> FOCUS THE LIGHT WITHIN
nets. Linear task lighting may work for some sideboards and
cabinets. Recessed luminaires should be aimable. The ALA
recommends placing recessed downlights in the ceiling 9–12
inches from the wall and 24–36 inches apart for illuminating
buffets and sideboards.
Lighting is typically installed around the mirror. If the mirror
is small, consider placing a vertical luminaire on each side. The
luminaire should be outside the cone of vision ( 60 degrees) to
avoid glare and be mounted at face height, with the luminaire’s
center at eye level and its bottom about 60 inches above the
floor. The ALA recommends placing the luminaires at least 28
For larger mirrors, consider mounting above the mirror
using a strip of vanity lights. The ALA recommends mounting
78 inches above the floor.
When it comes to good design, hallways are an important but
often overlooked element of the home. Uniformity of general
illumination, with no dark corners, is important for safety;
direct lighting can work, though indirect lighting with reflective walls can work well too. Daylight is optimal. Accent lighting
can draw attention to focal points. Task lighting can be added
for mirrors and closets.
A rule of thumb for hallway general lighting is to space the
luminaires 8–10 feet apart. Divide hall length by 8 and subtract
one for a rough luminaire calculation. A 20-foot hall would
require two luminaires.
Closet lighting can contribute to lifestyle and convenience
while creating an upscale feel. If the closet is deep enough
to enter one step, consider lighting it from the inside. One
approach is linear, low-profile LED lights with a warm color
temperature. The light could turn on and off using a motion
sensor or doorjamb switch. Wireless switches and motion sensors, luminous clothes hangers and battery-powered luminaires
The location, framing and illumination of wall art determine
how noticeable it is. A painting should appear three times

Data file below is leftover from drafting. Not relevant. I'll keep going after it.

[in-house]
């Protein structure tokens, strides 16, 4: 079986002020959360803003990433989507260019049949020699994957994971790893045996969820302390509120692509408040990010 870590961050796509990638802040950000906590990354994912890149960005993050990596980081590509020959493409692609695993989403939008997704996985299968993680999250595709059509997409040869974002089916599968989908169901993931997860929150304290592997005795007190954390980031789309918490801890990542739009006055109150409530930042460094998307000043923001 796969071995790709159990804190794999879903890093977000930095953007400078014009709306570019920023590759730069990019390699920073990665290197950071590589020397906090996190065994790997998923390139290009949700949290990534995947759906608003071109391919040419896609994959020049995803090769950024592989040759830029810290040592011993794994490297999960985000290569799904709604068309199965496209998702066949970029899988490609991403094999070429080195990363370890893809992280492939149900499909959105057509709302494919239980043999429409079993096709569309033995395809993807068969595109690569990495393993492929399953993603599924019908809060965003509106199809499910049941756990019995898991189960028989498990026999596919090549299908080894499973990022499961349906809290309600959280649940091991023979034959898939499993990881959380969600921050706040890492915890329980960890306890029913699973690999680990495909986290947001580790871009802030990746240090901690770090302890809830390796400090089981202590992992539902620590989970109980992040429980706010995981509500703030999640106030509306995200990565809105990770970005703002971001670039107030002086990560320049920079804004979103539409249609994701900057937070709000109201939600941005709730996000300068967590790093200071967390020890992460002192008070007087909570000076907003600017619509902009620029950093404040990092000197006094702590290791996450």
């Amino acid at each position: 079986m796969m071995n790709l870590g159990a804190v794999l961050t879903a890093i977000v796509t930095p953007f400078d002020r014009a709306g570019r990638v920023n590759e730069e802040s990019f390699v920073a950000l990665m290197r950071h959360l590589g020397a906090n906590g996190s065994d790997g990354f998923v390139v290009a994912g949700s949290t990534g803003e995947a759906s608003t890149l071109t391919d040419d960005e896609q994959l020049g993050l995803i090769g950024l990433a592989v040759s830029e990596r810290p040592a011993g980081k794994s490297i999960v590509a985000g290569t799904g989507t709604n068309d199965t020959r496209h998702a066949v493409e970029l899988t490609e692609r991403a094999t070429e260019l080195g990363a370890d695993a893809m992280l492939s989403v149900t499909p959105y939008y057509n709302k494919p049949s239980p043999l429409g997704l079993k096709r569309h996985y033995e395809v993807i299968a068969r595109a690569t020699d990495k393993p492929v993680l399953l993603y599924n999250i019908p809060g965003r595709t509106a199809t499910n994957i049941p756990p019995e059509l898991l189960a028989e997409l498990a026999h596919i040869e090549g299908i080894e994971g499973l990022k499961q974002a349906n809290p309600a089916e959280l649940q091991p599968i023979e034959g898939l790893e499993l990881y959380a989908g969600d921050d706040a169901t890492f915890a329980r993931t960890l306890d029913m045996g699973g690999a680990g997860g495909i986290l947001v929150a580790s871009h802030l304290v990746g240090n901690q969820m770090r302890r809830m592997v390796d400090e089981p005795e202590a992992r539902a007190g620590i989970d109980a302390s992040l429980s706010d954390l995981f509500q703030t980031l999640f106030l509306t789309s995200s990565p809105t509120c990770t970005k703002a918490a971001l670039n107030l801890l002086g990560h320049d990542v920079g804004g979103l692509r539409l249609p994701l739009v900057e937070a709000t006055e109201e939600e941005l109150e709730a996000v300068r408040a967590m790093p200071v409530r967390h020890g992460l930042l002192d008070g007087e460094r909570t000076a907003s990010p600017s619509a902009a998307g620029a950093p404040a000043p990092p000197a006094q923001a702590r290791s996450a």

brighter than its surround, requiring accent lighting. To avoid
glare, aim the luminaire at a suitable angle, adjusting as needed
with 30–45 degrees as a starting point. If the frame is large, a
higher angle may be needed to avoid shadows. If the painting
has texture that should be emphasized through shadowing,
reduce the angle.
Oil paintings tend to reflect light, while acrylic isn’t glossy.
If the artwork is mounted under glass, avoid glare with careful
lighting placement (such as by using an internally illuminated
frame) or, potentially, nonreflective glass.
Heat and ultraviolet energy can damage artwork. Place your
hand between the light source and the art; if you can feel heat,
it’s enough to damage an oil painting. Avoid light sources with
ultraviolet output (e.g., fluorescent) to preserve the painting.
Xenon, halogen and LED sources can work well, although halogen lamps do produce significant heat. Incandescent is rarely
preferred, because it can visually mute cooler colors, such as
blues and greens.
Art and science
The science of residential lighting involves providing suitable
light levels with optimal visual comfort and no unwanted shadows. The lion’s share of effort is art—focusing attention where
it is needed, conveying an image, making rooms feel intimate
or public. As electrical contractors are often called on for information and ideas, it pays to understand the basics of lighting
and the many types of luminaires, controls and other options
that are available.
For more information, visit the ALA at www.american light-ingassoc.com or the IES home lighting blog at www.ieslightlogic.
org, where this article’s author is a frequent contributor.
DILOUIE, L.C., a lighting industry journalist, analyst and
marketing consultant, is principal of ZING Communications. He can
be reached at www.zinginc.com.
Bathroom vanity lighting is typically installed around the
mirror. In this case, as the mirror is small, a vertical luminaire
is placed on each side.